The members of this family effect a transition from those genera which have but a single muscle, to those which have two; for though their shells display two, or even more muscular impressions, one is always found to predominate greatly over the rest, which are but small.
The shell has its exterior portion commonly black, or of the colour of horn, and composed of prismatic cellular substance; the interior layers are composed of nacre, and are therefore brilliantly pearly. Their form is very irregular, the valves being unequal, and always developed more towards one side than the other. The hinge is without teeth, the ligament thin, simple, or notched.
The animals have a mantle which does not adhere to the shell, entirely open all round, prolonged into irregular lobes, without siphons; there is a small foot which is grooved, and capable of spinning a strong byssus.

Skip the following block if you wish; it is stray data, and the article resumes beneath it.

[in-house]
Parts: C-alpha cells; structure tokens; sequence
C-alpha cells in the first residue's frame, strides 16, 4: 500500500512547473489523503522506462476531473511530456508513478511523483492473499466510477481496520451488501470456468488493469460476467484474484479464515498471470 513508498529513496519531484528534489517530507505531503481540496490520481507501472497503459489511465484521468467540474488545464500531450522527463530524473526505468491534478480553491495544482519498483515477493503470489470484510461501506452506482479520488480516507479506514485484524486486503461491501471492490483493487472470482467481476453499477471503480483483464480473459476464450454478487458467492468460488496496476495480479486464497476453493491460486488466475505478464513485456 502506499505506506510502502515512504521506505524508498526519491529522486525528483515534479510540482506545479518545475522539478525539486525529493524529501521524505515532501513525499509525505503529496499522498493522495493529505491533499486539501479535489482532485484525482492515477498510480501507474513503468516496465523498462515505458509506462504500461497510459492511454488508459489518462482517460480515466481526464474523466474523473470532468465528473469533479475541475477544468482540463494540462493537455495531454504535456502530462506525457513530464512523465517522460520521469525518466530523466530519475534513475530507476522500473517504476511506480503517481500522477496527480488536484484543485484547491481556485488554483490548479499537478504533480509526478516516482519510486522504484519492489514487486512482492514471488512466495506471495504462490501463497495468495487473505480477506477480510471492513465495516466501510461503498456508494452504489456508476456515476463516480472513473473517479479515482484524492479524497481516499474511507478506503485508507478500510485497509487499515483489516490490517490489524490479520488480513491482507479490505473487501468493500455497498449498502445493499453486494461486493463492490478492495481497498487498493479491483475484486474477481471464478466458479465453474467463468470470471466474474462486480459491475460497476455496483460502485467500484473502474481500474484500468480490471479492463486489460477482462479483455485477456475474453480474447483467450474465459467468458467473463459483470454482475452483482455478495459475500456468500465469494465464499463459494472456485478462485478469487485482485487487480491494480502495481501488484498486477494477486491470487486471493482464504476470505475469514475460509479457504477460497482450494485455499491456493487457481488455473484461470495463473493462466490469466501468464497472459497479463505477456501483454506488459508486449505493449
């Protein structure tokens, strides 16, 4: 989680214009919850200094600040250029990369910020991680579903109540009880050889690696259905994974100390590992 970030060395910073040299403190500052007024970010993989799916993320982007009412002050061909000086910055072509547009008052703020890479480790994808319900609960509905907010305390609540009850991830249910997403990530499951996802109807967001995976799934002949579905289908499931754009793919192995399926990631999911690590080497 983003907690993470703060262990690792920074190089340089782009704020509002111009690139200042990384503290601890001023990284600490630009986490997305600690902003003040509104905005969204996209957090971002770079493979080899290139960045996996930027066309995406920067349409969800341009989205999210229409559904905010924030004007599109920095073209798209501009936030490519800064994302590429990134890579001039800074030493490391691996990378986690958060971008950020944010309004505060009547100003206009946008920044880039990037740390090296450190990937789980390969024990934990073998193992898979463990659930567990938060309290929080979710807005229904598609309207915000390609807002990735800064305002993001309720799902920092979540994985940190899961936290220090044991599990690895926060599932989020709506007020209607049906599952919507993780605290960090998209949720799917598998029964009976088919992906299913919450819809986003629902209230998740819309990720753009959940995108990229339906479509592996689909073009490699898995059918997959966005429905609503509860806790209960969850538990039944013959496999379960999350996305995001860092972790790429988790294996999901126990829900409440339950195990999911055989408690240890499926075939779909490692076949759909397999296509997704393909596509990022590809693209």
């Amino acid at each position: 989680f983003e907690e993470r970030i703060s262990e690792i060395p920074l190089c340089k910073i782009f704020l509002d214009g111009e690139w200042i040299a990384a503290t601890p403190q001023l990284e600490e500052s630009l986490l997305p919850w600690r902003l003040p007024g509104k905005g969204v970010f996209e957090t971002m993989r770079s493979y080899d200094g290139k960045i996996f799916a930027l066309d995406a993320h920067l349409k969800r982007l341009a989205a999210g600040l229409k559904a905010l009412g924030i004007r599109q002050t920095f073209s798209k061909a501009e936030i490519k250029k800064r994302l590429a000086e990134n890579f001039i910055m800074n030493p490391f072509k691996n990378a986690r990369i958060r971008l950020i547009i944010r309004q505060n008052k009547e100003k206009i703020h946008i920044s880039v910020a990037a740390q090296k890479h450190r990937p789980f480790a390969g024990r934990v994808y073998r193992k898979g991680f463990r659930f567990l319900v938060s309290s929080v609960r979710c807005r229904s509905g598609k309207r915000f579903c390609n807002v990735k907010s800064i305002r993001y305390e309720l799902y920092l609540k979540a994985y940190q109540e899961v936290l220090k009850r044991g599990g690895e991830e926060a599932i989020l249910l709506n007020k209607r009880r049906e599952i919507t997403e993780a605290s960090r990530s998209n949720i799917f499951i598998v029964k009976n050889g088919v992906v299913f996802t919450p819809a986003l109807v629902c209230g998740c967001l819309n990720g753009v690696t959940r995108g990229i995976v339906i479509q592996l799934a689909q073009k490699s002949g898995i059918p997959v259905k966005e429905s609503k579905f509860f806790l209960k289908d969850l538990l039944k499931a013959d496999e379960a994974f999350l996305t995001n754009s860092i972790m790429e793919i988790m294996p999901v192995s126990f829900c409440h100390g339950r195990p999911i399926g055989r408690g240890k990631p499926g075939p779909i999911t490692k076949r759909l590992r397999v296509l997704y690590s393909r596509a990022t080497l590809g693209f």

The most important genus of the family contains the Wing-shells, one species of which is the Pearl-oyster, from the interior shell of which we obtain the substance known as mother-of-pearl, which is largely imported into this country, and manufactured into shirt-buttons, knife-handles, and various trinkets; it is also much used for ornamental inlaying. But that which renders this shell of much more value is the production of pearls, the beauty of which has always rendered them fit companions of the choicest precious stones, for the purpose of personal adornment.